A girlfriend made a remark about the way I dressed today. It was in relation to the casual attire I frequent. The succinct comment left numerous thoughts whooshing in my head – a micro-awakening to a forgotten place.
You see, I haven’t really judged or evaluated myself via my appearance for a long time. My aesthetics seem to have stopped being a way I represent myself to the world, or one of my priorities in life. I rarely spend more than fifteen minutes getting ready in the morning. I don’t pick out outfits, I don’t wear makeup, I don’t straighten or really blow-dry my hair, and I don’t adorn myself with uncomfortable items. A lot of this has to do with practicality and utility – I’ve been riding my bike (the manual kind) around Melbourne for seven years and flimsy heels and pretty handbags don’t cut it. In fact, you’re more likely to see me with my Chrome or Crumpler laptop bag, a waterproof jacket and some Birkenstocks. Yes, Birkenstocks. I’ve been informed these are a fashion crime to humanity – even though I think I look like a cute import from Holland in my suede clogs.
This wasn’t always the case though, turn back to 2005 and you’d find me in fashion school for a year – on respite from my science bachelors. I used to spend my Saturdays pouring my attention over many magazine subscriptions including Vogue Australia, Vogue UK, Marie Claire, ELLE, Ruush and the rest. I could tell you what piece of clothing was from what designer, what collection, what year and who wore it. People still get surprised when I correctly guess the fabric blend of their jumper.
After a while I suppose I grew bored of it all and began to find the subject matter rather intellectually dull. Achieving and conforming to a certain look became tiring. Fashion began to no longer rhyme with passion for me.
In the past few years, I stopped consuming mainstream female-focused media altogether. I also found myself without a TV to watch. As a result, I wasn’t subject to advertising or supposed societal norms via the glossy photoshopped pages or slick ads. I forgot women were under pressure to continually lose weight. I forgot women were directed to alter their skin or hair colour to become more attractive. I forgot women needed to buy more things to make their lives better. I forgot women were told they needed to continually change to feel good. I forgot to dedicate the time and focus needed to keep up with the media’s message. I progressively stopped blowing a chunk of my pay check on clothes, cosmetics or beauty treatments. I started buying books, experiences and the odd tech treat – with most of my money going into savings. I was exposed to a more-democratic new media world – where real, diverse voices from around the globe could be heard first hand.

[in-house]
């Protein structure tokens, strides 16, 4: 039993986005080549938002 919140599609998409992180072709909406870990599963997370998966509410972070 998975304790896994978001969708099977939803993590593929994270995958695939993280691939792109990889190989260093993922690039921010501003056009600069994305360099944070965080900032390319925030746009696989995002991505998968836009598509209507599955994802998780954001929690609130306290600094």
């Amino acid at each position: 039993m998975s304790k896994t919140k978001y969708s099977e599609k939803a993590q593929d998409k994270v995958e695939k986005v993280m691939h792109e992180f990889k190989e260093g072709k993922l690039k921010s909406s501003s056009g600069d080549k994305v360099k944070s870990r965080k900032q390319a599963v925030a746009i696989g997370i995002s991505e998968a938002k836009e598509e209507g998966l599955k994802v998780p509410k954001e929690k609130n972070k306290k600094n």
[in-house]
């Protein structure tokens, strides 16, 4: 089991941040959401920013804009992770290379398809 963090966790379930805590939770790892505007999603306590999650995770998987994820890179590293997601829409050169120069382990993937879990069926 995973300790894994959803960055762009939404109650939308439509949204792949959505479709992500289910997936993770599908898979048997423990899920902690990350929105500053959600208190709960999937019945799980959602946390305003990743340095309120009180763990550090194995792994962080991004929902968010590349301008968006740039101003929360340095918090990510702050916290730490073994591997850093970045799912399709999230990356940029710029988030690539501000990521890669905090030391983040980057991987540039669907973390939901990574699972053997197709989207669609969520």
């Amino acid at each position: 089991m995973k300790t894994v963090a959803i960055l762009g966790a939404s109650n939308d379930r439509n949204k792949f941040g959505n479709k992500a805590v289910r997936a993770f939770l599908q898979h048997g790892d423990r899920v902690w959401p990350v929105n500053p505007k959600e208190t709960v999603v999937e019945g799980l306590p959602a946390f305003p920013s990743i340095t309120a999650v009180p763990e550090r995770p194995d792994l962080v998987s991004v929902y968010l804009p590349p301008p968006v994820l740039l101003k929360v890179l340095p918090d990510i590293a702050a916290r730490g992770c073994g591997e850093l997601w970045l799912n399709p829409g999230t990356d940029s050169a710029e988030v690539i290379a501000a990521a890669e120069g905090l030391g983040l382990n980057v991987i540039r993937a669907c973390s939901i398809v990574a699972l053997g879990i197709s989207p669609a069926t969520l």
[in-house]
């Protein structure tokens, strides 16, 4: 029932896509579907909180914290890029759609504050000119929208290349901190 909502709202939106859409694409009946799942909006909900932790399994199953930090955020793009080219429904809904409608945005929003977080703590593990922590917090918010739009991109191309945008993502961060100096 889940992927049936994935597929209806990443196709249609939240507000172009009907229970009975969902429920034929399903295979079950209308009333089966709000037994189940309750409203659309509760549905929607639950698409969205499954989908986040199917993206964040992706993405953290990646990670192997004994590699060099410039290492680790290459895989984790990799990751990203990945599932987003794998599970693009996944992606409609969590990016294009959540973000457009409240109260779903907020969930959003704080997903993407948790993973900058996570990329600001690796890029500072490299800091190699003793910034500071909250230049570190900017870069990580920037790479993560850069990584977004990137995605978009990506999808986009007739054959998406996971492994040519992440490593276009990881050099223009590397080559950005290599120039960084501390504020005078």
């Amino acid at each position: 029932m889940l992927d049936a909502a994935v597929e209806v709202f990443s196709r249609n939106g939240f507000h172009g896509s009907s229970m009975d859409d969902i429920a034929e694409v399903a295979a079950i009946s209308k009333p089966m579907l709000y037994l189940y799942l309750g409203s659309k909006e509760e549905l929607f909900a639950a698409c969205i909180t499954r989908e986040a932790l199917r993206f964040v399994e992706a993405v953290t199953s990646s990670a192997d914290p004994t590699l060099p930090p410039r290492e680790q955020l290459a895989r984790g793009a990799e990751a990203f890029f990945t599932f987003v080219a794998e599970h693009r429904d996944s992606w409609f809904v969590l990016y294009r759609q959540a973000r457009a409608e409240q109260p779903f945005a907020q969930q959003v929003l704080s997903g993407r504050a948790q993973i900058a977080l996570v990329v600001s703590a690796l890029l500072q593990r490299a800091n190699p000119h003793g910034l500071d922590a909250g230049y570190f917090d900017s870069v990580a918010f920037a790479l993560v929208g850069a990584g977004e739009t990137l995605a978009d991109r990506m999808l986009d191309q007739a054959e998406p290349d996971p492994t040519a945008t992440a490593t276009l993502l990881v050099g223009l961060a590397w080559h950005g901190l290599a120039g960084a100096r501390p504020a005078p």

Don’t get me wrong, I never let my general presentation falter – rather, I began to feel better by being natural. I know that you can have fun with fashion and style – many of my friends do a brilliant job. It’s just I prefer to limit my time and attention on it – and direct more to decorating my mind and soul instead.
It wasn’t until today that I was reminded I’m judged on my appearance… that it meant something.
It’s a shame because I don’t need a floral dress to feel feminine, makeup to feel attractive or a black suit to feel professional, so why does society?
Isn’t it refreshing when people don’t try to make themselves a certain way in order to justify the expectations of others.
So, fellow human. Don’t go changing – unless of course, it’s for you.